It's still the ultimate wagon.
If there is a stronger case for keeping the wagon alive than the Audi RS6 Avant, we don't know what it is. With a twin-turbocharged V8 lump making almost 600 horsepower, awesome styling, and a genuinely practical cabin, it's one of our favorite Audis. Some day not far from now, an electric RS6 Avant will arrive, but this performance wagon will always be known best for having a big gas engine under the hood with a minimum of eight cylinders.
Audi is now celebrating 20 years and four generations of the RS6, including earlier sedan variants. Dating back to the C5 generation of the A6, every RS6 has mixed raw power with Audi's stealthy styling brilliantly, providing a formidable alternative to the BMW M5 through the years.
The RS6 story started when quattro GmbH asked Audi staff members which model they felt deserved a sporty range-topper following the RS4. It was a discussion that took place not long after the start of the new millennium, and it was the C5 Audi A6 that was selected as the perfect candidate.
The C5 was already a handsome sedan, but in RS6 guise, it was even better. Sold in the USA for the 2003 model year and limited to just 860 units, it featured upgrades like wider sills, new skirts, wheel sizes measuring up to 19 inches, and those now-familiar oval tailpipes. Back in 2002, twin-turbocharged V8s weren't as prolific as they are today. With a displacement of 4.2 liters, Audi actually had to extend the front end to make space for the V8 in the A6's body.
Following a development process in tandem with Cosworth, the V8 in that first RS6 produced 444 hp and 413 lb-ft of torque. It was the most powerful Audi at the time and was capable of 0-62 mph in only 4.7 seconds, although understeer was still too prevalent in this earlier iteration of the quattro all-wheel-drive system. This generation of the RS6 sedan was sold in the US, but America missed out on the C6 and C7 that followed.
The C6 arrived six years after the first RS6. It came with a 5.0-liter V10 making a phenomenal 572 hp and 479 lb-ft, a dramatic rise over the previous RS6. Stephan Reil, who has been in charge of the development of RS6 Audis, said, "I don't know of any engine compartment that is filled better than the one in the RS6 C6." The V10 weighed 613 pounds. This RS6 could reach 188 mph and took 4.5 seconds to hit 62 mph.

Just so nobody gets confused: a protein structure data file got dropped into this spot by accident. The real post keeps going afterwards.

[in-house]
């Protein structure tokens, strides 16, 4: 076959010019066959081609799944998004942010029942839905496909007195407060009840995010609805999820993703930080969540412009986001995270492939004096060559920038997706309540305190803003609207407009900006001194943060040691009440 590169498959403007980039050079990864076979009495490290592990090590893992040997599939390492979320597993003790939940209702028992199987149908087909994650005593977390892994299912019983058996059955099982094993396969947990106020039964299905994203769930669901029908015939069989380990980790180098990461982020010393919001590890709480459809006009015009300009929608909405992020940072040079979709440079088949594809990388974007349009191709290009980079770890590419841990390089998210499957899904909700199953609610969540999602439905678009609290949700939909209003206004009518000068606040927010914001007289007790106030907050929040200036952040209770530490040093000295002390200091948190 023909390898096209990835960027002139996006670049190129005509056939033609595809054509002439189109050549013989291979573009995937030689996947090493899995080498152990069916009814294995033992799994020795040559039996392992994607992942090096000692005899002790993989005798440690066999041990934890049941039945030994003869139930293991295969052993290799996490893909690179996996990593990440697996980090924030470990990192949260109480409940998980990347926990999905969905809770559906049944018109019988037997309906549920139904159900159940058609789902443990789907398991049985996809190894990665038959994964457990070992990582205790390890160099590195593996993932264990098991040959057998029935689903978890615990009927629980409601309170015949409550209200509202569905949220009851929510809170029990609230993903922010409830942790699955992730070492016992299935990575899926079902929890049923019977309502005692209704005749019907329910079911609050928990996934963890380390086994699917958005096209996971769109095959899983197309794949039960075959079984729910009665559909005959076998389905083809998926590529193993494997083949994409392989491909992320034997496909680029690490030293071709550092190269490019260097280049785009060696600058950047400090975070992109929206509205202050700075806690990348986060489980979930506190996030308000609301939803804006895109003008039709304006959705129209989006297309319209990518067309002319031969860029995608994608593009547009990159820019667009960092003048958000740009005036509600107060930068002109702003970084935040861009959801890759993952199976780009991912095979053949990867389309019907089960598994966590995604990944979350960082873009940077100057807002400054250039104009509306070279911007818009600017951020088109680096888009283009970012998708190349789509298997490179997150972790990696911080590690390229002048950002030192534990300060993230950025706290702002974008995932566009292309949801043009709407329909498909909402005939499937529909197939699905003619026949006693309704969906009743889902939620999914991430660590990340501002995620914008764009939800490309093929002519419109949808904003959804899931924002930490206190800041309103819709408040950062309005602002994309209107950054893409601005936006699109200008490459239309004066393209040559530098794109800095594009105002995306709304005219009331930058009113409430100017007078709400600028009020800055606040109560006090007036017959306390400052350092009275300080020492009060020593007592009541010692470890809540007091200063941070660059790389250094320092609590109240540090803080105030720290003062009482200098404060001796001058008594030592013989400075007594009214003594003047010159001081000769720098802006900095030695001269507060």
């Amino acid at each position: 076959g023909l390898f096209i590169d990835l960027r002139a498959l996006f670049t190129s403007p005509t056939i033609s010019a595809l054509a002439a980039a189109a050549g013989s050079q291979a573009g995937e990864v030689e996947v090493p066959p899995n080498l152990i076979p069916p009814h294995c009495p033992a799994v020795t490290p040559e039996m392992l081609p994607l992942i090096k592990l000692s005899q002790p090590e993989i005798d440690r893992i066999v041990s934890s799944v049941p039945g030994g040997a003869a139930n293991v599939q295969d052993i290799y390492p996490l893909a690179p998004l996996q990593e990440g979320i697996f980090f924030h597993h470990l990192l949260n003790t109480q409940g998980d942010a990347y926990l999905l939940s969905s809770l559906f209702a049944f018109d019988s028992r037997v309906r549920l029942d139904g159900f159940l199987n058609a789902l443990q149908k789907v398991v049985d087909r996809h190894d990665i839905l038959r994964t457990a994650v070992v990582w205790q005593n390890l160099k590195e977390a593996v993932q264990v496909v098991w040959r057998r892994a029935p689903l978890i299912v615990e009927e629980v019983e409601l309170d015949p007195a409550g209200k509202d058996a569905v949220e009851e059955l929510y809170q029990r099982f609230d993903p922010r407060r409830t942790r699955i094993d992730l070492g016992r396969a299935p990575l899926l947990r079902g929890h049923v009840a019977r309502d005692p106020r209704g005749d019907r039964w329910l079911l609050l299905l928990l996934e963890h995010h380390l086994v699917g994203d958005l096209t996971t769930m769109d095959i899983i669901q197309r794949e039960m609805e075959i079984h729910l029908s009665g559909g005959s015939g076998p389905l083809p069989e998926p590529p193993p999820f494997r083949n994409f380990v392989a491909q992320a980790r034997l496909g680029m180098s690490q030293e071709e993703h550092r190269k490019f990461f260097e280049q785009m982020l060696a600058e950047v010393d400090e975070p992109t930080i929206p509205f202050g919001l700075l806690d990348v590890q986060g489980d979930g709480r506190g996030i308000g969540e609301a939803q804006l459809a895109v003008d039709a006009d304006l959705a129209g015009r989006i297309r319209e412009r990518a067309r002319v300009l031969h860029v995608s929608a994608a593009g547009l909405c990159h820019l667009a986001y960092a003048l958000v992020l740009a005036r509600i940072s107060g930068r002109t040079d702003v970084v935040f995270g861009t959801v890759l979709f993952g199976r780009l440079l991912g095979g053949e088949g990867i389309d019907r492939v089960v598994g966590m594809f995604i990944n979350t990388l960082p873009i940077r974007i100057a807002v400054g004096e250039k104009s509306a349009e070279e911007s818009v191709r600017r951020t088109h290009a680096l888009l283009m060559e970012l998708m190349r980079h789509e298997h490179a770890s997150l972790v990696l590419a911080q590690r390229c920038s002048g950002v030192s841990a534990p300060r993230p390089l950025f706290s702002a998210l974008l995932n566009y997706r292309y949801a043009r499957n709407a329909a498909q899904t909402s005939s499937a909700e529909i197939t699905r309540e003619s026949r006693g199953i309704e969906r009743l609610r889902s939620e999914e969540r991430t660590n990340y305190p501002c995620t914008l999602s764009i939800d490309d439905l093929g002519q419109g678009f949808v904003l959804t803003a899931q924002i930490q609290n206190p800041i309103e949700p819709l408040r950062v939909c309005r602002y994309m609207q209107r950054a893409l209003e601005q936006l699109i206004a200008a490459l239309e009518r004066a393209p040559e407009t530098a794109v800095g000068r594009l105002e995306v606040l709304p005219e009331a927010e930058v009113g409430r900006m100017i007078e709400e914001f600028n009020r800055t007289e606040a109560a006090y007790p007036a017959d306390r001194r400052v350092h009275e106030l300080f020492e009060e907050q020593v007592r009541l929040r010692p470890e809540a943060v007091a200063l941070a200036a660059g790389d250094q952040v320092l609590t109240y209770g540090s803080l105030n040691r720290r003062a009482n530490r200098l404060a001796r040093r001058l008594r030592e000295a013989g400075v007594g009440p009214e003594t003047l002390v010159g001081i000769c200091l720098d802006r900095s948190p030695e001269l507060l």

Like the E60 BMW M5, the RS6 C6 was the last one to have a V10 engine. For the C7, Audi retuned to a twin-turbo V8, this time a 4.0-liter unit. The sedan was canceled but the Avant still never made it to the US. However, Americans did benefit from the RS7 Sportback for the first time which used the same engine. Despite a 20-hp deficit over its predecessor, the C7 RS6 was faster, dipping below four seconds for the 0-62 mph sprint. A new eight-speed tiptronic automatic and standard air suspension were among the other improvements. Despite the V10 having been replaced, the C7 was a better car than its predecessor in almost every measurable aspect.
The current C8 RS6 Avant finally arrived in 2019. For the first time, Audi's revered performance wagon was also sold in the US. Sharing only its front doors, tailgate, and roof with the normal Avant, it ushered in a much bolder design than previous RS6s. The 4.0-liter twin-turbo V8 is supported by a 48-volt hybrid system and is powerful enough to get the RS6 to 62 mph in just 3.6 seconds, but independent tests have proven that it's even quicker than this. The R8 might still be Audi's halo car, but there's something so cool about a wagon that can embarrass some supercars off the line.
All-wheel steering and available 22-inch wheels were other firsts for the greatest RS6 Avant yet, the former making the large wagon more agile than previous versions of the RS6.
BMW no longer makes an M5 Touring and, currently, the only wagon of a similar size that Mercedes-Benz sells in the US is the much less powerful E450 All-Terrain. Quite simply, the RS6 - and especially the Avant - has been one of the jewels in Audi's crown for two decades and shows no sign of letting up.